“In recent years, the words of the hymn have been changed in some religious publications to downplay a sense of imposed self-loathing by its singers. The second line,’That saved a wretch like me!’ has been rewritten as ‘That saved and strengthened me’, ‘that saved a soul like me’, or ‘that saved and set me free’…. Part of the reason for this change has been the altered interpretations of what wretchedness and grace means. Newton’s Calvinistic view of redemption and divine grace formed his perspective that he considered himself a sinner so vile that he was unable to change his life or be redeemed without God’s help. Yet his lyrical subtlety… leaves the hymn’s meaning open to a variety of Christian and non-Christian interpretations. “Wretch” also represents a period in Newton’s life when he saw himself outcast and miserable, as he was when he was enslaved in Sierra Leone; his own arrogance was matched by how far he had fallen in his life.”
No it doesn’t! I’m guessing that John Newton would lose his mind after reading something like that! Actually, yes, he did believe that he was “a sinner so vile that he was unable to change his life or be redeemed without God’s help”! That’s why it’s called “AMAZING GRACE”! He didn’t deserve it. He had no power, no ability, no good, no righteousness, no positivity, no merit, and could not have be redeemed except for the GRACE – the undeserved favour of God who gave His Son Jesus Christ as an atoning sacrifice for His sins! That’s the whole point of the song!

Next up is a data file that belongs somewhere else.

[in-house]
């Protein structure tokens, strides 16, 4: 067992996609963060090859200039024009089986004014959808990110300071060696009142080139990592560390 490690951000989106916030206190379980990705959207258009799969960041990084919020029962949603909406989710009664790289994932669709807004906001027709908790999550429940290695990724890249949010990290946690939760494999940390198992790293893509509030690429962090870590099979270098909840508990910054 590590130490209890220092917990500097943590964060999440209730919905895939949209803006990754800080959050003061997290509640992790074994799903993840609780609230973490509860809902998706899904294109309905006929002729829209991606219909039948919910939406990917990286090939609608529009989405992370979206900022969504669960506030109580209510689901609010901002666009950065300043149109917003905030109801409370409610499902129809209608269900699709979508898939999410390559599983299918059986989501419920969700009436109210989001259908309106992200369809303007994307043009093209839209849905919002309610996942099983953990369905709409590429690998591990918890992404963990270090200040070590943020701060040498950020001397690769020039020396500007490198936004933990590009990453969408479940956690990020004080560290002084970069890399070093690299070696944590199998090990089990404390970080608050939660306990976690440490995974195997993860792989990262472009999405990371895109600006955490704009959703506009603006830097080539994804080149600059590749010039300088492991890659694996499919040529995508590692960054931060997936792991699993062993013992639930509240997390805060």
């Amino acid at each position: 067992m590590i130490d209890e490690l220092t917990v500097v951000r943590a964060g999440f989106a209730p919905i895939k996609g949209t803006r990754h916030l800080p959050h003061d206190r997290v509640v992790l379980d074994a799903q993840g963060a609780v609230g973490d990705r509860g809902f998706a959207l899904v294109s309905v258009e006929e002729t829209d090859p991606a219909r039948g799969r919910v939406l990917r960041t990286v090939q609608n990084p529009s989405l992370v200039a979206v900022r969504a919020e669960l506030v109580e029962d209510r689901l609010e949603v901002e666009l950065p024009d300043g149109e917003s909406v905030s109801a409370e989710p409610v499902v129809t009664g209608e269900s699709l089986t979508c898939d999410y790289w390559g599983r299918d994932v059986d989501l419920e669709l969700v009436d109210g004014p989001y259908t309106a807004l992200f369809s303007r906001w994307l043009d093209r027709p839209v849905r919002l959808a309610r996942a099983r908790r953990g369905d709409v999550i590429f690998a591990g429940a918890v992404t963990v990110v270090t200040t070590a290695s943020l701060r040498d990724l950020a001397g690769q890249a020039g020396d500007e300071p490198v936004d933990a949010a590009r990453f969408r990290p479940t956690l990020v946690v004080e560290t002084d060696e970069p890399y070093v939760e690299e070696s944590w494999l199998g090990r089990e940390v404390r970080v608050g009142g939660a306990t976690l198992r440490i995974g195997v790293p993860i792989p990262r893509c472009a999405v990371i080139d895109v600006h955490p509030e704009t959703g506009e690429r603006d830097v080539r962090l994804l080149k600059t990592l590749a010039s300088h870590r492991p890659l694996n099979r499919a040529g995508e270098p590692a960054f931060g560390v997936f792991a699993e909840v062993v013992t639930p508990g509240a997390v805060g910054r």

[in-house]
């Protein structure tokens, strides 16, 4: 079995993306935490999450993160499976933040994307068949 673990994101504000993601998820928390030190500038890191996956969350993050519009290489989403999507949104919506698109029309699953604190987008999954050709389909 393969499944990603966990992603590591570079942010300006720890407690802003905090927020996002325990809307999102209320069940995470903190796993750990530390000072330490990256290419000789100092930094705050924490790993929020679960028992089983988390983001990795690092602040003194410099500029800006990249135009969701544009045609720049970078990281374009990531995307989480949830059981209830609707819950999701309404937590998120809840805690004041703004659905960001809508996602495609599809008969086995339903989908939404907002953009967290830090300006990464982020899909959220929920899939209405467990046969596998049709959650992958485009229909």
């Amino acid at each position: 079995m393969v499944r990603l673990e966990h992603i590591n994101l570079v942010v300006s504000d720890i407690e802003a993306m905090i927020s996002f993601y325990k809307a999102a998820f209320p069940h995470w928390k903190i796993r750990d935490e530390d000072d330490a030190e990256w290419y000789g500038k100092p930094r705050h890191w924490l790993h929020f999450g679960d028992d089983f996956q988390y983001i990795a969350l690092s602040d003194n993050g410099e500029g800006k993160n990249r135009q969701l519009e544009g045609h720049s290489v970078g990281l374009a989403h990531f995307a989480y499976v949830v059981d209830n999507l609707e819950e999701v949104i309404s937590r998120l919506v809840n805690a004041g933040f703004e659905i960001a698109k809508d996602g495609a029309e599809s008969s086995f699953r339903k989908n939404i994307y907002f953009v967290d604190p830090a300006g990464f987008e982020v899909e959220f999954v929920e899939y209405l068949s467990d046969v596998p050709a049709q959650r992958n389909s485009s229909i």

He was lost and blind – he had no way of knowing his own plight, no way of finding his way out, no way of seeing clearly – but now, because of God’s grace, he had been found and his eyes were opened! It was God’s grace that showed him that relieved his fears – not his own strength. It was God’s grace that brought him through many dangers, toils and snares – not his own intellegence. He knew that one day, “the earth will dissolve like snow, the sun forbear to shine”… it will be the end, nothing more to be done, everything utterly destroyed – except for those who are saved by God’s Grace. What makes this so Amazing is that God didn’t have to do any of it. John knew that all of the blessings, the protection, the renewal wasn’t something John deserved, but that God did out of His love. And it blew John Newton’s mind! What. Amazing. Grace!
Grace Cannot Be Achieved